The best horror movies according to Vogue

This year but93but edition of the Oscars he gave us real historical moments: Chlo√© Zhao with Nomadland she is the first black director to win the award for best director; two performers of Asian origin among the nominees and winners as best actors; and then Mia Neal and Jamika Wilson, the first black women to win in the Best Makeup and Hairstyling categories for But Rainey’s Black Bottom, protagonist Viola Davis.

But there is a curse which has not yet been broken at the Oscars. After ten years of top-notch, thought-provoking, technically successful and indisputably unique horror films, we can say that the Academy has once again completely snubbed the genre. To date, only you’re horror movies have received nominations since the Oscars were born in 1929, and only one has taken home the coveted award for best film (The silence of the lambs in 1992).

But don’t be misled by the incredible lack of accolades for some of Hollywood’s most acclaimed films: an underrated genre, horror, which however has produced interesting, touching and profound stories that are sure to leave their mark.

Here are our 5 favorite arthouse horror movies to watch right now.

1. Babadook (2014)

Considered by many to be one of the first ‘level’ horror films, Australian director Jennifer Kent’s stunning debut film is an extremely original and captivating reflection on the impact that trauma and loss can have on us. Six years after the car accident in which her husband lost his life, single mother Amelia (Essie Davis) finds herself grappling not only with her own personal pain but also with an evil entity – a fairytale monster, Babadook – who begins to terrorize his son Samuel (Noah Wiseman). The film travels the fine line between the supernatural and the psychological, and reveals that there is nothing scarier than the most universal of truths.

2. Goodnight Mommy (2014)

A thrilling Austrian film directed by Veronika Franz and Severin Fiala that examines the unbreakable bond between a mother and her children. Twins decades Elias and Lukas eagerly await the return of their mother (Susanne Wuest) after she underwent a mysterious facial surgery. And when he finally arrives, his head is completely wrapped in bandages, and it soon becomes clear that the woman in their home bears no resemblance to her mother. Thanks to stellar performances, to a screenplay that tells delicate situations with extreme naturalness, and a twist that made the whole audience hold their breath at the film premiere, Goodnight Mommy it is already a cult, a classic of our times.

3. Mother! (2017)

By far the most divisive film of our selection, the allegorical nightmare of Darren Aronofsky (the director of Requiem for a Dream, The Black Swan, The Wrestler) divided critics and audiences. Mother! is the story of a couple (Jennifer Lawrence and Javier Bardem) who live a quiet, jolt-free life in the middle of nowhere. Quiet life that is abruptly interrupted by two strangers who bring chaos and violence into their home. Revealing other details would certainly not benefit the vision of the film, especially considering its insane crescendo, and then Aronofsky’s vision is not for everyone. But one thing is undeniable: Mother! it looks nothing like what you have seen so far.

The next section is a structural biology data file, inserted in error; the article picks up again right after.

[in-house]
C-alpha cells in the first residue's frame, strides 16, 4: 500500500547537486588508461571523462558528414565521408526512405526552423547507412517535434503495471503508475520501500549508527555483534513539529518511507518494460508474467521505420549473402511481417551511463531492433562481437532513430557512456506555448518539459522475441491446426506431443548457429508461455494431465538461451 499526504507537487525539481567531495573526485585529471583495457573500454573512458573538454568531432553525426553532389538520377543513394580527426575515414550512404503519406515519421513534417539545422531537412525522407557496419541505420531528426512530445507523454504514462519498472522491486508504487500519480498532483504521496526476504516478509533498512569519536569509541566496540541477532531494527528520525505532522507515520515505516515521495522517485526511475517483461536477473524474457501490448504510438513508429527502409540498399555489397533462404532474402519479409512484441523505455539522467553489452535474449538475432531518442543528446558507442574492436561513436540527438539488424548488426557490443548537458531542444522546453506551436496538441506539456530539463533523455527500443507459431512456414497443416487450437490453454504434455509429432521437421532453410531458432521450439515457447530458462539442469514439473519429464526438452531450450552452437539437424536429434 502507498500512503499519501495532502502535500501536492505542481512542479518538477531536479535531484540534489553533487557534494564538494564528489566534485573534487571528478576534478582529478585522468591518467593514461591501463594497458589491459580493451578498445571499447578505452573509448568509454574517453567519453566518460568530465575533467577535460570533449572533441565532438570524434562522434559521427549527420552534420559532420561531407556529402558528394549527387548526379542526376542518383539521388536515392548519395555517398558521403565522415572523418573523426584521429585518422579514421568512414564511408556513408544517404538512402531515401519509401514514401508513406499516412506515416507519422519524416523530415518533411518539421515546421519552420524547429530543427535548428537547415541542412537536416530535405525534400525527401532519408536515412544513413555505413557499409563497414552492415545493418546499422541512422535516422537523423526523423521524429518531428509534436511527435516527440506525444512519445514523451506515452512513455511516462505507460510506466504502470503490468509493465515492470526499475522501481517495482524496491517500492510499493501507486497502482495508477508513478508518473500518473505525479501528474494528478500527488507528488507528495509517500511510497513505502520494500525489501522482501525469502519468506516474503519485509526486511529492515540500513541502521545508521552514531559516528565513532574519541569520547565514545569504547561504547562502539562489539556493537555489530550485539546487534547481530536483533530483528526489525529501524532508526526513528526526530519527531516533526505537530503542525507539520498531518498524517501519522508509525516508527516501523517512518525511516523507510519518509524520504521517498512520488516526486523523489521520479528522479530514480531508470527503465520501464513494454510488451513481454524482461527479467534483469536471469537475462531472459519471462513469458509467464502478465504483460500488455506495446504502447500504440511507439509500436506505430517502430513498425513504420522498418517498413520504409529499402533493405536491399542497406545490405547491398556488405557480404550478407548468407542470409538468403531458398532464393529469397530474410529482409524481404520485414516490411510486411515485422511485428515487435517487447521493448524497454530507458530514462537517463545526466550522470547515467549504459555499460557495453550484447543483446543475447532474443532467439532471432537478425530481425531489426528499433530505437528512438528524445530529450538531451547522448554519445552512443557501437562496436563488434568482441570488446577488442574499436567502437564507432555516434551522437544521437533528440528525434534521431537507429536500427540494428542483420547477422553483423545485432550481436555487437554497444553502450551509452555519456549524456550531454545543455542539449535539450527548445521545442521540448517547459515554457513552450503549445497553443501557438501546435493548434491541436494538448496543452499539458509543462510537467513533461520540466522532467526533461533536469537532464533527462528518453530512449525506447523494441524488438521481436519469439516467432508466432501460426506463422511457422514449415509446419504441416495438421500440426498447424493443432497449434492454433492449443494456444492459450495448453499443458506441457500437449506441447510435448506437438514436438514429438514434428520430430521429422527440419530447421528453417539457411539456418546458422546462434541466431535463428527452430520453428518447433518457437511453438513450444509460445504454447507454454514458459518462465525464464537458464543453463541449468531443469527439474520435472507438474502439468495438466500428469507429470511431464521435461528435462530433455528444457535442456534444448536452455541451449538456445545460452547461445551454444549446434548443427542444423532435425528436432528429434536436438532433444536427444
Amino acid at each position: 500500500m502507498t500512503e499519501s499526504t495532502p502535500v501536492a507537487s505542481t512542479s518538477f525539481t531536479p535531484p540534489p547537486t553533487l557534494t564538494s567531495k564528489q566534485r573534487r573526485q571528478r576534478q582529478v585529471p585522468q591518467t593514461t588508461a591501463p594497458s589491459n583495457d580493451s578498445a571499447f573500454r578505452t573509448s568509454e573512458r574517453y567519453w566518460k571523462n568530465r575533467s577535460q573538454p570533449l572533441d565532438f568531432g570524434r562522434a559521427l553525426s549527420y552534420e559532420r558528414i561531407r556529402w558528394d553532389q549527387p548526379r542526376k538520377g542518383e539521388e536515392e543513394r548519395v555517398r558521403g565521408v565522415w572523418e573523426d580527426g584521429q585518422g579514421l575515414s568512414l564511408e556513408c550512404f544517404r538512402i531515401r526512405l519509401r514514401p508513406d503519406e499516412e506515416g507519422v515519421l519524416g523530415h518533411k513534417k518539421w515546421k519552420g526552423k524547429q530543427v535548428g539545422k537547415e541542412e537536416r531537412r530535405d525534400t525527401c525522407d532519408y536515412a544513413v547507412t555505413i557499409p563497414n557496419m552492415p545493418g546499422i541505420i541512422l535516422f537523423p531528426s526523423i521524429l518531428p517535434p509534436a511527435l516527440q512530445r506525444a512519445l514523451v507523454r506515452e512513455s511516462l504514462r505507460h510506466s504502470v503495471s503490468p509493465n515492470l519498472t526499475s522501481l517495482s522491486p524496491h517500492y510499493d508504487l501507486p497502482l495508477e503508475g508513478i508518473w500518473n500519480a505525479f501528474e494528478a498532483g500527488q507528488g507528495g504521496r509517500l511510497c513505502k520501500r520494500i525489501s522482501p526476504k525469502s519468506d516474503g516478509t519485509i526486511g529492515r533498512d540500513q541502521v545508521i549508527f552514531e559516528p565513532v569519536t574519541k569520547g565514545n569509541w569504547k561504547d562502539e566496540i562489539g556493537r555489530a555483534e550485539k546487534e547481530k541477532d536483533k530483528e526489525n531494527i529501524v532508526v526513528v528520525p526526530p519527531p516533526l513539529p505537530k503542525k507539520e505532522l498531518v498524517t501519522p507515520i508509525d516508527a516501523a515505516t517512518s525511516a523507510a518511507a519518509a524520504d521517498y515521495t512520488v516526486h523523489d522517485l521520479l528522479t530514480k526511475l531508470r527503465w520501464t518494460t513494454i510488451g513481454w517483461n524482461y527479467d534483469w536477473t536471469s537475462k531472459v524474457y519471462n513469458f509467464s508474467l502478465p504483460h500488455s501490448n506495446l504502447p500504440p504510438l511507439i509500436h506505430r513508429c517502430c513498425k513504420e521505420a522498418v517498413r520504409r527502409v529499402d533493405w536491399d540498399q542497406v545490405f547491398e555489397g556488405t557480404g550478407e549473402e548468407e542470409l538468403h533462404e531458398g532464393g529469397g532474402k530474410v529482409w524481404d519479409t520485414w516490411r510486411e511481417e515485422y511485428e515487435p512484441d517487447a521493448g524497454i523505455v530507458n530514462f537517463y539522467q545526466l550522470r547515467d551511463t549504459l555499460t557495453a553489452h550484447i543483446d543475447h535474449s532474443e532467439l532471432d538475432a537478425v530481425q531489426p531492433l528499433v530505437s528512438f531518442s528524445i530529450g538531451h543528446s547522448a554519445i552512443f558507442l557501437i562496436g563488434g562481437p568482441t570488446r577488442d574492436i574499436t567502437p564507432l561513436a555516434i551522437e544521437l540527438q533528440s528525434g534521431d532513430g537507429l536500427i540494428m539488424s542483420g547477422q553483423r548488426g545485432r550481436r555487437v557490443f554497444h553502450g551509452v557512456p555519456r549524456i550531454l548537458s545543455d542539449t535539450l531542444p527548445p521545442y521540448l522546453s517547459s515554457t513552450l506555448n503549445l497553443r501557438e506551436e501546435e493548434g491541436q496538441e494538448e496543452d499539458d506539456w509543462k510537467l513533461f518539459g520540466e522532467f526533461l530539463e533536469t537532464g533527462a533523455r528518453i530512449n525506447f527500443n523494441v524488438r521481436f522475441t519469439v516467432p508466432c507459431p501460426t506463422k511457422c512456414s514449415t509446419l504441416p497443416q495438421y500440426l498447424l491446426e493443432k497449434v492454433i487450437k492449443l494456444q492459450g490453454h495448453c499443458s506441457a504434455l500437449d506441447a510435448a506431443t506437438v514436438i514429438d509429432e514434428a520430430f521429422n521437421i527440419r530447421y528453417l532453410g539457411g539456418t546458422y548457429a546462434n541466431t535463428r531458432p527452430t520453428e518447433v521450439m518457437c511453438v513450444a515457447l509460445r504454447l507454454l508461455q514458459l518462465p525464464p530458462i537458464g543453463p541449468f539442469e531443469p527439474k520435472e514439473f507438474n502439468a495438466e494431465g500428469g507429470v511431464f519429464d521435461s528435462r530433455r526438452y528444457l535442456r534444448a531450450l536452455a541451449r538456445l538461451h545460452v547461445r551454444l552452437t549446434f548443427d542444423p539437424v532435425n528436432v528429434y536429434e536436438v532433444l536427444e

4. Saint Maud (2019)

Rose Glass’s debut film follows the story of the protagonist, Maud (Morfydd Clark), a hospice employee and recently converted to Catholicism, who is sent to care for a terminally ill cancer patient, Amanda (Jennifer Ehle). Amanda’s deterioration is physical, but what Maud suffers is much more convoluted. Are there evil forces at work? Or is it something more concrete? Glass’s vision, part character study, part possession story, is devilishly ambiguous and leaves us in suspense until the last few scenes. The hell that breaks loose at the end of the film won’t be easy to forget.

5. Relic (2020)

The scariest stories are those inspired by real events, stories that tell interesting things about the human condition, rather than terrify us with shoddy scenes or a chilling soundtrack. Natalie Erika James in her first film as a director tells about three generations of women who gradually confront those truths that we all try to keep away. With its strongly metaphorical storytelling, Relic it is a reflection on life, love and identity. The ending will move you and at the same time make you shiver. Absolutely not to be missed.

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